Welcome to the Cheyenne-Arapaho Archives of the state of Oklahoma!
Taken from Sioux words that mean 'people of an alien speech'---referring to the Cheyenne's native Algonquian language. Cheyenne words for the tribe mean 'people who are alike.'
Cheyenne is indicated by drawing the right index finger across the left several times---which means 'striped arrows,' alluding to the tribe's preference for turkey feathers to wing their arrows.
Modern Cheyenne history began at their meeting with the Lewis and Clark Expedition of 1804 in the Black Hills of South Dakota. In 1868, U.S. troops led by Gen. Custer made a surprise attack on Black Kettle's village on the Washita River in western Oklahoma. Chief Black Kettle and many of his band were killed. These attacks understandably made the tribe bitter and resentful for many years.
Long closely related with the Arapaho, in 1867, the Cheyenne were co-assigned a western Oklahoma reservation with the tribe under the Medicine Lodge Treaty. Their surplus lands were organized as a part of Oklahoma Territory and opened to white settlement in 1892. Today they are called the Southern Cheyenne tribe, a reference intended to distinguish them from their Northern division in Montana.
Arapaho originates in the Pawnee term tirapihu, meaning 'he buys or trades,' as the Arapaho were the trading tribe in the Great Plains region. They have long been closely associated linked with the Cheyenne tribe, who called them 'Cloud Men.' The name given to them by the Sioux has a similar meaning; 'Blue-Cloud Men.'
In 1835, the Arapaho tribe divided into Southern and Northern groups. Oklahoma members are Southern Arapaho, the largest group; Northern Arapaho live in Wyoming.
A treaty with the Arapaho and Cheyenne in 1867 provided the two tribes with a reservation bounded on the north and east by the Kansas state line and the Arkansas River, and on the west and south by the Cimarron River, a tract lying within the Cherokee Outlet in what in now northern Oklahoma. Oppositions and uncertainties among the western tribes in locating on reservations delayed the settlement of the Plains tribes in western Oklahoma. The Arapaho and Cheyenne did not settle on the reservation assigned to them, but instead located their villages south along the North Canadian River. A presidential proclamation in 1869 assigned a new reservation to the two tribes, in an area along the North Canadian and the upper Washita Rivers.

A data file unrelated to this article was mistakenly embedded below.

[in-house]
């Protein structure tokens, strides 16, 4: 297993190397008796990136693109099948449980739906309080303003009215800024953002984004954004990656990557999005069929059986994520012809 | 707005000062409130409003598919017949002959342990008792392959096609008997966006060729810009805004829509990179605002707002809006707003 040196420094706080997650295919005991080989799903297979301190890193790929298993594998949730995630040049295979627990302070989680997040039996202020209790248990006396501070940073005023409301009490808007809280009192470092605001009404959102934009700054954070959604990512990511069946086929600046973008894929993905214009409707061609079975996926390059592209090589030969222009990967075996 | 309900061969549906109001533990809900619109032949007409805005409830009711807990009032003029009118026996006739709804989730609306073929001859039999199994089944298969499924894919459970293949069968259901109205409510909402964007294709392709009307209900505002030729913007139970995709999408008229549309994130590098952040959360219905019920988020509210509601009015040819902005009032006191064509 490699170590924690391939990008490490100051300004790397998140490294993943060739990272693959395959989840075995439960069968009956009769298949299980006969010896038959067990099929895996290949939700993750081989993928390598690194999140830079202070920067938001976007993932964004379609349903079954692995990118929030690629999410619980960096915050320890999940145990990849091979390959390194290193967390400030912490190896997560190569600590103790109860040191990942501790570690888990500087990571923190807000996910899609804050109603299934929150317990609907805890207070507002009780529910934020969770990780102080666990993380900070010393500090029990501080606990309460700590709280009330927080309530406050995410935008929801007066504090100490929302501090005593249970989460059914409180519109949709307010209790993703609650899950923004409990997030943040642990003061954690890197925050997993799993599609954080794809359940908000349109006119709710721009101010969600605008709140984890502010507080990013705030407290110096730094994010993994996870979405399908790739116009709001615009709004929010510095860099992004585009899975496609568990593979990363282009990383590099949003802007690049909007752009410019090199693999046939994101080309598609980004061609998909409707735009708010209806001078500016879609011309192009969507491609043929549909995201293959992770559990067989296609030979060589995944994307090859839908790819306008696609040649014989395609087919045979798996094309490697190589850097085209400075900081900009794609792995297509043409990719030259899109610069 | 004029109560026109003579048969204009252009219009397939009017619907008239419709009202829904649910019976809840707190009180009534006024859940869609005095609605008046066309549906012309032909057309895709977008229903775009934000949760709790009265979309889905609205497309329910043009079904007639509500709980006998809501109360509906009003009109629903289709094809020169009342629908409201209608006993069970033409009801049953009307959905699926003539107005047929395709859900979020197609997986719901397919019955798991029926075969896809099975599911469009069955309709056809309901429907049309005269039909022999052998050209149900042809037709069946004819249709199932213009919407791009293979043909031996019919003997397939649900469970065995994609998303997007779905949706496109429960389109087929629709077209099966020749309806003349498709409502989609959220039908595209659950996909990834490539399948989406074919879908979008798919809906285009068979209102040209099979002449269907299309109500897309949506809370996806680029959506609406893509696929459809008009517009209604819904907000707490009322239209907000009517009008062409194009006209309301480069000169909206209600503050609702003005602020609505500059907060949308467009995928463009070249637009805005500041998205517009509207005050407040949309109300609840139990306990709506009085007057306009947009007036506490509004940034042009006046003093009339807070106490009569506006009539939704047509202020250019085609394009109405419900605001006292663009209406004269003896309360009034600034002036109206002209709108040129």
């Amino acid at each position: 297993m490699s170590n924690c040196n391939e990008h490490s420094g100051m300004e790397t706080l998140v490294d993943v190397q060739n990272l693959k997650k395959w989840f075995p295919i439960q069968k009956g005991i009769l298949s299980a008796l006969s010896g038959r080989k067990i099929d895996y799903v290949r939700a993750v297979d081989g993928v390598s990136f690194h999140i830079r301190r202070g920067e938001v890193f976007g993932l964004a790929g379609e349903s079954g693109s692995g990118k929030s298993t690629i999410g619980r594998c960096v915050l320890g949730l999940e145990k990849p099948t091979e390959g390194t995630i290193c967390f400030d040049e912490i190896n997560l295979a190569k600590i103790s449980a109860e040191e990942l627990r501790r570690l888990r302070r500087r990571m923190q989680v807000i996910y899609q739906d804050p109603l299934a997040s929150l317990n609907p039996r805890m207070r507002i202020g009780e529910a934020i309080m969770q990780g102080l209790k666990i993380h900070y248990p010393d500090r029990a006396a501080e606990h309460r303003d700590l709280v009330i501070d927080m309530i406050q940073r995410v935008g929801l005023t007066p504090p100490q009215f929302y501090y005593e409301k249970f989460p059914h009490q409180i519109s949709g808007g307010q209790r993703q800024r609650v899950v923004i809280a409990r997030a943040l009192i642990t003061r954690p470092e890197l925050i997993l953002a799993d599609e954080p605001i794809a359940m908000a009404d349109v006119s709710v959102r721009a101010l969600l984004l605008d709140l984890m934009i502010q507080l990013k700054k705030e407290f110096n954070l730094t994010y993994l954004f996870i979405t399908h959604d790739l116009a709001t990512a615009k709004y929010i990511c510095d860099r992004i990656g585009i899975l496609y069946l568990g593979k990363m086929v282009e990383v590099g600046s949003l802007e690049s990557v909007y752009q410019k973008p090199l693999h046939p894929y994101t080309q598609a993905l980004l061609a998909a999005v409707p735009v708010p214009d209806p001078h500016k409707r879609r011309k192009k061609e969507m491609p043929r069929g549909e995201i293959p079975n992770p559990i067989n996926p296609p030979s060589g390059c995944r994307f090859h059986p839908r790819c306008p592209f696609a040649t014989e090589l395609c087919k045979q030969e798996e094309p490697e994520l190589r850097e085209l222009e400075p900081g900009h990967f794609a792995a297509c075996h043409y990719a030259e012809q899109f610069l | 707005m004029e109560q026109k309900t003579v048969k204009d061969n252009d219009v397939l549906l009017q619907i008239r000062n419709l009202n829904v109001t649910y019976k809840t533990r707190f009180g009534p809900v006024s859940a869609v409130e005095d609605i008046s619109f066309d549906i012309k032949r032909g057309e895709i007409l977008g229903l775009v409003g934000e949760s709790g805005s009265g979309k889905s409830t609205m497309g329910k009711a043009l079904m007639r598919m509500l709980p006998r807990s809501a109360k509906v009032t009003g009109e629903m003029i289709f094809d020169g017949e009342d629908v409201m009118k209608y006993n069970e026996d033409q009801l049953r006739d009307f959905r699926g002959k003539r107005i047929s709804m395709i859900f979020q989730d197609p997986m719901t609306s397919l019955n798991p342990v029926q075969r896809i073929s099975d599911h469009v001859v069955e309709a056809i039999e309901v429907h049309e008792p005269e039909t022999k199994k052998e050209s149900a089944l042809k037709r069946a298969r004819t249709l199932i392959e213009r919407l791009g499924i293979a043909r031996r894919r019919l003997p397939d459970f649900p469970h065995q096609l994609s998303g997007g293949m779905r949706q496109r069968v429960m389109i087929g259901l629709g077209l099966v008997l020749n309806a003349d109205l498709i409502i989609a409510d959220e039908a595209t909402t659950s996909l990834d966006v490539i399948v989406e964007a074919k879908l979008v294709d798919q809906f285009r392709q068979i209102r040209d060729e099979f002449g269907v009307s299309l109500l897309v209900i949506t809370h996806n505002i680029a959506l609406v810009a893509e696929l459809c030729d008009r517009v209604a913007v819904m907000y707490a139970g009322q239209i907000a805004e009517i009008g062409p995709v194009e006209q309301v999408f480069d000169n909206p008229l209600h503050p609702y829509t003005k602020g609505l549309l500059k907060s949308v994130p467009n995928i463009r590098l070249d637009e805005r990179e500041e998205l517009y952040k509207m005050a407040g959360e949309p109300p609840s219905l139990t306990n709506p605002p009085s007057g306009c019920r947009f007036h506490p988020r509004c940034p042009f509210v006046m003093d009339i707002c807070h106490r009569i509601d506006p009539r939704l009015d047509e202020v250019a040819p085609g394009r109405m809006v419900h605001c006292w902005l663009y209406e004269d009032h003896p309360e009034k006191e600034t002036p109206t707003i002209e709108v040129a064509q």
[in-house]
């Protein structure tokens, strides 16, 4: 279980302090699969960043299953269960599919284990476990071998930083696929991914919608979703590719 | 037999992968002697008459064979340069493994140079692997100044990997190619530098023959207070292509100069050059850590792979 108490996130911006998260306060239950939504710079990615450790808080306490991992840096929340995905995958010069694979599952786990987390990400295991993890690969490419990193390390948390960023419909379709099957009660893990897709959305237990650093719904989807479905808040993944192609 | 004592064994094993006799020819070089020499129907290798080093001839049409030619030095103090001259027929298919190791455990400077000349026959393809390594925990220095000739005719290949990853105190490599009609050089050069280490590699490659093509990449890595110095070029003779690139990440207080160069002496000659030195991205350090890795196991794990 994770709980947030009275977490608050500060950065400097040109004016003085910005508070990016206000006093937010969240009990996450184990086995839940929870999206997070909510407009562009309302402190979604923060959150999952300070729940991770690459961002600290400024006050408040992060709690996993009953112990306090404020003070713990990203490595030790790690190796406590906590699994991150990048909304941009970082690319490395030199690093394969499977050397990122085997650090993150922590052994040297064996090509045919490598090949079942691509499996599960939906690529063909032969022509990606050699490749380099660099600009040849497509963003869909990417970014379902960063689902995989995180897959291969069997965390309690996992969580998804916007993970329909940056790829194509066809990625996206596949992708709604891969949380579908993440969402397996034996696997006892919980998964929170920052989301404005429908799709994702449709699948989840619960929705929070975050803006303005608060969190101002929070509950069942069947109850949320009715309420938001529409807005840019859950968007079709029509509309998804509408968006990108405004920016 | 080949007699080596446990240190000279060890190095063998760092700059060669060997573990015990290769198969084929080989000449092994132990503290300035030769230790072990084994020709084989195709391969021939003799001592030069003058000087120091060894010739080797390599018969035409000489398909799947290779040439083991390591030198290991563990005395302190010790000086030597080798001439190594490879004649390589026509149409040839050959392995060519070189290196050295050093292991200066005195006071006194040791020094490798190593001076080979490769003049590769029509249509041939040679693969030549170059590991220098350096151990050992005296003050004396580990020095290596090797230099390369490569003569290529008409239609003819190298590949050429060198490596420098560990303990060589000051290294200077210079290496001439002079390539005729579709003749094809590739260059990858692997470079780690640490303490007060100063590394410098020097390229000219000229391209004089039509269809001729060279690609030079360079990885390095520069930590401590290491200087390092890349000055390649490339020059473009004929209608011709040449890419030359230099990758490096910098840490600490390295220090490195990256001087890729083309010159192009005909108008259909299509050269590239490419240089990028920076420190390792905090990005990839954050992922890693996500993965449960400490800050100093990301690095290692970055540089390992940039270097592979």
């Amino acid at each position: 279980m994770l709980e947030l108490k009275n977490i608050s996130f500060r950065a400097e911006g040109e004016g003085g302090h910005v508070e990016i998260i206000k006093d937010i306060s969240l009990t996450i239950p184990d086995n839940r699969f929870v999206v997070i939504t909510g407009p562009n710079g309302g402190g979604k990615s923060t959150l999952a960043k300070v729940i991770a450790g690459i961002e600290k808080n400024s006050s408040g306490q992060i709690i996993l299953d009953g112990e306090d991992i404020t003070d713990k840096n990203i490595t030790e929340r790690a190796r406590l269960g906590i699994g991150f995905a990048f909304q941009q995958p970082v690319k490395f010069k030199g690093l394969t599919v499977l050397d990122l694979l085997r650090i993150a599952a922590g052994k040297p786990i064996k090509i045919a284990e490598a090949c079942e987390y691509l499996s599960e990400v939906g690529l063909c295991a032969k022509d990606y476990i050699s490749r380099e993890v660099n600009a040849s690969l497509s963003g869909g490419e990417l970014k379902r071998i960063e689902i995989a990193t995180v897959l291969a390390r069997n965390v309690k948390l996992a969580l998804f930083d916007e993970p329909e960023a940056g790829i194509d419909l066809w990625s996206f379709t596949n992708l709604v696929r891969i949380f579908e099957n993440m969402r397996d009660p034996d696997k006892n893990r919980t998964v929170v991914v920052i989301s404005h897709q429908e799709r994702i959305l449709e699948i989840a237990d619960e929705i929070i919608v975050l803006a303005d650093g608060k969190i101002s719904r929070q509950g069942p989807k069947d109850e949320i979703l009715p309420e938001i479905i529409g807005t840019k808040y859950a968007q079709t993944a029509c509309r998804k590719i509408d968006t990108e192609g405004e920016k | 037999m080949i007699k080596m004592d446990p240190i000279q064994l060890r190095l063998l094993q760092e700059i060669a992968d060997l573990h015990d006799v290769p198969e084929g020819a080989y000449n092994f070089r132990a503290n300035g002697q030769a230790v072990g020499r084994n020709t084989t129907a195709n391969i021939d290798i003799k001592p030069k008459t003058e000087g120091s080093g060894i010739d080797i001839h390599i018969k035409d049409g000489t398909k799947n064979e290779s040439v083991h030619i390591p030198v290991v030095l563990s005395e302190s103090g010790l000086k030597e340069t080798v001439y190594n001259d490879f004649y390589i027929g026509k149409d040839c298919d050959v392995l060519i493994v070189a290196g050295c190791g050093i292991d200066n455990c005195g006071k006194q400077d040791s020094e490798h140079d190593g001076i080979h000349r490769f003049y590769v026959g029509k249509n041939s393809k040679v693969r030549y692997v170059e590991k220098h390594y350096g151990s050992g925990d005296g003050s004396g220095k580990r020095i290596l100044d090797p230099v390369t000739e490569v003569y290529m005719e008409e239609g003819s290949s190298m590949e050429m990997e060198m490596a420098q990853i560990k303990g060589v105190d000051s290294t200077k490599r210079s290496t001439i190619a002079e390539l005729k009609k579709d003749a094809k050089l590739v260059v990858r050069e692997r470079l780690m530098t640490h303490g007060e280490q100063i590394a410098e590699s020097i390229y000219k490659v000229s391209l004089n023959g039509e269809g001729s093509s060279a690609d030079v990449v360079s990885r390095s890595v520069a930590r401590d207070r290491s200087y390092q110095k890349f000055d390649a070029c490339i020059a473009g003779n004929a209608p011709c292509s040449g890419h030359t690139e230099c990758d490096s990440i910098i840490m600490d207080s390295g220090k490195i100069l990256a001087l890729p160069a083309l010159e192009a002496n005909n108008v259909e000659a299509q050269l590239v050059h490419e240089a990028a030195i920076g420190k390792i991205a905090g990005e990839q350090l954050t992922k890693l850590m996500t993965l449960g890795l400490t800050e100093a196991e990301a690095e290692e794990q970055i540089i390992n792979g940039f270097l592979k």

Gene Phillips -State Archivist
Linda Simpson - Archivist-Indian Nations/Indian Territory
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If you have any cemetery records, bible records, deeds, applications for citizenship in the Cheyenne-Araphaho, land patents, probate records, allotment records, etc, that pertain to the Cheyenne-Arapaho, please send them to me as an attachment in an e-mail to Interim File Manager. Please be sure to identify that it is for the Cheyenne-Arapaho Archives. It also needs to be a plain text file, no HTML and no images. This ensures that everybody will be able to read it, no matter what kind of web browser. Here is a help file.
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|Mary L. (North) Tasso||4K||2002||Barbara Clayton|
|Life on the Cheyenne Indian Reservation||5K||2002||Marla Andrus|
|History of the Cheyenne Transporter||6K||2002||Barbara Clayton|
|Indian Lands-Cheyenne Transporter-April 19, 1882||2K||2002||Barbara Clayton|
|Tommy Blind Woman||5K||February-2002||Mollie Stehno|
Submitted by Barbara Clayton-2001-2002
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Last Updated: 30 Aug 2009